Non-conscious forms of system justification: Implicit and behavioral preferences for higher status groups

John Jost, Brett W. Pelham, Mauricio R. Carvallo

Research output: Contribution to journalArticle

Abstract

According to system justification theory, people internalize and perpetuate systemic forms of inequality, even though it sometimes means harboring preferences for members of higher status outgroups. In Study 1, students from a high status (but not a low status) university exhibited significant ingroup favoritism on the IAT, an automatic evaluative measure. Furthermore, for students at the high status university, implicit ingroup bias was positively correlated with implicit self-esteem. For students at the low status university, implicit acceptance of consensual stereotypes concerning academic and extracurricular characteristics was associated with implicit outgroup favoritism. In Study 2, Latinos and Asian Americans exhibited significant outgroup favoritism on an unobtrusive behavioral measure by choosing White interaction partners over members of their own groups. In Study 3, parents named newborn children disproportionately after their fathers (compared with their mothers) and published birth announcements for boys slightly more often than for girls. Thus, we observed evidence of system justification on implicit or unobtrusive measures in three different socially disadvantaged groups.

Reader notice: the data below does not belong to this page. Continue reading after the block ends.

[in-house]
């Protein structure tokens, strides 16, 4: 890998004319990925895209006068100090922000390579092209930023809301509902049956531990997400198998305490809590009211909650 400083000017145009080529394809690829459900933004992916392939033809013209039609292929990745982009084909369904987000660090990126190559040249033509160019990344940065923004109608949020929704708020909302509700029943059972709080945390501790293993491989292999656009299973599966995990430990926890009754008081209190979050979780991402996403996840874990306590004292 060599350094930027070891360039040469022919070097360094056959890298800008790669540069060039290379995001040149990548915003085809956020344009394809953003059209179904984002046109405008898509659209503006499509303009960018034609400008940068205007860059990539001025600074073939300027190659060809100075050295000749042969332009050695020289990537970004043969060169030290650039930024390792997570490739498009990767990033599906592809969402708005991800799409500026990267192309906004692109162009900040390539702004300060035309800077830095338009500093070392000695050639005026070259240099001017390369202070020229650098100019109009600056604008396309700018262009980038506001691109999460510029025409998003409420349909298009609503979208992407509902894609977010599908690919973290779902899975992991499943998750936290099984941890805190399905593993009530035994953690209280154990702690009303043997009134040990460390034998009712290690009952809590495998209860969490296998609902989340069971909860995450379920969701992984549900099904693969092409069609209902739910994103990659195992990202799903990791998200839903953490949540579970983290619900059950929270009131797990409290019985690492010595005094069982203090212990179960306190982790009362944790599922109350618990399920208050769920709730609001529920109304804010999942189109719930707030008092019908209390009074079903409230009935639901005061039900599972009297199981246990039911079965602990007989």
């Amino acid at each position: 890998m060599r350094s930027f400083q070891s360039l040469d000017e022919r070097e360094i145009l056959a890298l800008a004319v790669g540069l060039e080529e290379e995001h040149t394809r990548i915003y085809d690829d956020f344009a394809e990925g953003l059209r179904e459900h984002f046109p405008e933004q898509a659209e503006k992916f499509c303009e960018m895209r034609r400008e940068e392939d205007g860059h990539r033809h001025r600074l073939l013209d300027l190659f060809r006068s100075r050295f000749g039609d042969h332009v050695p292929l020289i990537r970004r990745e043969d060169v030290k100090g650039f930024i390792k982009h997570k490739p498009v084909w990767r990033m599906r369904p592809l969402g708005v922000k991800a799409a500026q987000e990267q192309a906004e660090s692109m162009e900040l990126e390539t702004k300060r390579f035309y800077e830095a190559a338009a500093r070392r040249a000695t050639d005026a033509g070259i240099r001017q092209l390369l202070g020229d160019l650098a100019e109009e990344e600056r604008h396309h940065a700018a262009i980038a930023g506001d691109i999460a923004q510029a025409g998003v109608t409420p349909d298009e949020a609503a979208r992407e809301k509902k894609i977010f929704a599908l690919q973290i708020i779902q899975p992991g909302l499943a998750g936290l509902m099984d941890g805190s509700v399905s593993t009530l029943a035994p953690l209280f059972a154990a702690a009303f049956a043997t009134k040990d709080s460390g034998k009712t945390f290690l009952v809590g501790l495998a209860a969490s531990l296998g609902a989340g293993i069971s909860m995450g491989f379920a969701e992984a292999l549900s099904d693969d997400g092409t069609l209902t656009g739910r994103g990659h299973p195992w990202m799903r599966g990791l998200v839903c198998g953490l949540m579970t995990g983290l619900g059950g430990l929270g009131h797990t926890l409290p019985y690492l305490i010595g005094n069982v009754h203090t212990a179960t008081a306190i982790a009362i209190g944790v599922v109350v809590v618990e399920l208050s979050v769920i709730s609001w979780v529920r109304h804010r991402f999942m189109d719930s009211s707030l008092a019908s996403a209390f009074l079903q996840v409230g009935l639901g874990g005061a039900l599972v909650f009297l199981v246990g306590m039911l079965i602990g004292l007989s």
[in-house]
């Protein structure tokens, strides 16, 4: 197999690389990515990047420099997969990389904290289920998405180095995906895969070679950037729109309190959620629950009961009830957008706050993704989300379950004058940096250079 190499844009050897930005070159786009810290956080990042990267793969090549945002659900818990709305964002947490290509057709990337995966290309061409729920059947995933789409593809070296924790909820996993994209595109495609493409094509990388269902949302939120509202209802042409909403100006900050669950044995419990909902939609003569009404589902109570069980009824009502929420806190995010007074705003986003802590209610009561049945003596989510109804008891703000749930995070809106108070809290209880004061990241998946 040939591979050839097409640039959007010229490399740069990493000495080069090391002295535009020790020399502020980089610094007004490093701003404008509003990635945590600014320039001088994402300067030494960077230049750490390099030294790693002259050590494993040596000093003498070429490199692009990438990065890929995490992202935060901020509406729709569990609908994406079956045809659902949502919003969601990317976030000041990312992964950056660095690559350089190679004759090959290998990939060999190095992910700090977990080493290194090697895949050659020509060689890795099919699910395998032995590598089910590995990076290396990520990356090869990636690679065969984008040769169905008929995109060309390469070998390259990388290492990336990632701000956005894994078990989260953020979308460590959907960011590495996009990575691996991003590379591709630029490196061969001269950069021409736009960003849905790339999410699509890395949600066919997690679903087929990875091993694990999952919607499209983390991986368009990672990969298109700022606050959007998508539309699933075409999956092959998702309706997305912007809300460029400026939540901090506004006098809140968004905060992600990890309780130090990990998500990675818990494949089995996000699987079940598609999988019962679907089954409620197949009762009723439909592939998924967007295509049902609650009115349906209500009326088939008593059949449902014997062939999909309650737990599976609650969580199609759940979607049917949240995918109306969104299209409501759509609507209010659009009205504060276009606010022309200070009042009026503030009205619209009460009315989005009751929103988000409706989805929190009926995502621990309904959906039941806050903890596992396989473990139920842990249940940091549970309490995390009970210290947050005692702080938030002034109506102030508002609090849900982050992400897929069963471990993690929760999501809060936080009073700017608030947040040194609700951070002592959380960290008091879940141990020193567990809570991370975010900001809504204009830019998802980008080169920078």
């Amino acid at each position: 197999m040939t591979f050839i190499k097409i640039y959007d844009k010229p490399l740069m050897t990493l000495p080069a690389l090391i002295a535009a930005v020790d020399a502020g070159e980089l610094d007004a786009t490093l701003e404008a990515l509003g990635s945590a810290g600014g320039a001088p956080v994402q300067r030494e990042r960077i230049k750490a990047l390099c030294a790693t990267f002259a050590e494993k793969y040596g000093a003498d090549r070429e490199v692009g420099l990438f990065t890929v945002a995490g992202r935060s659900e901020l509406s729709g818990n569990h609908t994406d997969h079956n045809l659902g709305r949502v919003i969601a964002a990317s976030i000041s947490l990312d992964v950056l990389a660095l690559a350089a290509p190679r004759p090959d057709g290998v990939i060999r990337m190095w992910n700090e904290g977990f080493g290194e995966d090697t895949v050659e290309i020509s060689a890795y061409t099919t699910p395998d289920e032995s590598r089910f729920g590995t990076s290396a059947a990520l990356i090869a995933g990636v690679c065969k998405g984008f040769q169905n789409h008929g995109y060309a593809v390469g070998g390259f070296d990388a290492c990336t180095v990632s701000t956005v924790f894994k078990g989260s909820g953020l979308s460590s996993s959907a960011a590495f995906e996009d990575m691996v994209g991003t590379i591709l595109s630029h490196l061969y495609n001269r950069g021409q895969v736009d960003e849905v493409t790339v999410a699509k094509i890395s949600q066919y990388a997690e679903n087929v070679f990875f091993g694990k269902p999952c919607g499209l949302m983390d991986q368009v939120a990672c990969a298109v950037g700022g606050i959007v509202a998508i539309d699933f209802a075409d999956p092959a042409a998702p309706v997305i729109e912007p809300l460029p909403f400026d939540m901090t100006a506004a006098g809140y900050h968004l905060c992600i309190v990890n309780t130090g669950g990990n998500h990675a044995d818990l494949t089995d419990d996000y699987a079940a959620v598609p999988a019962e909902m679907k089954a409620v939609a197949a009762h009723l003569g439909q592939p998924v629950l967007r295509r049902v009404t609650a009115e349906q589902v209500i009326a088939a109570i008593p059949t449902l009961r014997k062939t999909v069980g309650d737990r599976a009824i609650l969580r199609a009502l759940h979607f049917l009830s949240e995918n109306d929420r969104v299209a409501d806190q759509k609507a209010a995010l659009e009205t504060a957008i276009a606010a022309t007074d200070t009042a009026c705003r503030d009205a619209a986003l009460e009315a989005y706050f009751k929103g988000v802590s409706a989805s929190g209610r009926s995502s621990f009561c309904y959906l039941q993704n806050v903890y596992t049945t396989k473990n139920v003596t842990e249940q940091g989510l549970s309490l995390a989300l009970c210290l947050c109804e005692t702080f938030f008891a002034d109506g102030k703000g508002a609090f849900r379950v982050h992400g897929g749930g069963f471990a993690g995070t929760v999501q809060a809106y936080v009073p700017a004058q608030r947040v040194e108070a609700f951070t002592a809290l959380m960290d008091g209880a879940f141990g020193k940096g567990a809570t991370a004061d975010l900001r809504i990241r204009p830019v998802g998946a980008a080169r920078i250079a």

Original languageEnglish (US)
Pages (from-to)586-602
Number of pages17
JournalJournal of Experimental Social Psychology
Volume38
Issue number6
DOIs
StatePublished - Nov 2002

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status group
outgroup
Students
university
Asian Americans
student
Vulnerable Populations
system theory
Hispanic Americans
Self Concept
Fathers
self-esteem
stereotype
father
parents
Group
acceptance
Parents
Mothers
Parturition

ASJC Scopus subject areas

  • Social Psychology

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Non-conscious forms of system justification : Implicit and behavioral preferences for higher status groups. / Jost, John; Pelham, Brett W.; Carvallo, Mauricio R.

In: Journal of Experimental Social Psychology, Vol. 38, No. 6, 11.2002, p. 586-602.

Research output: Contribution to journalArticle

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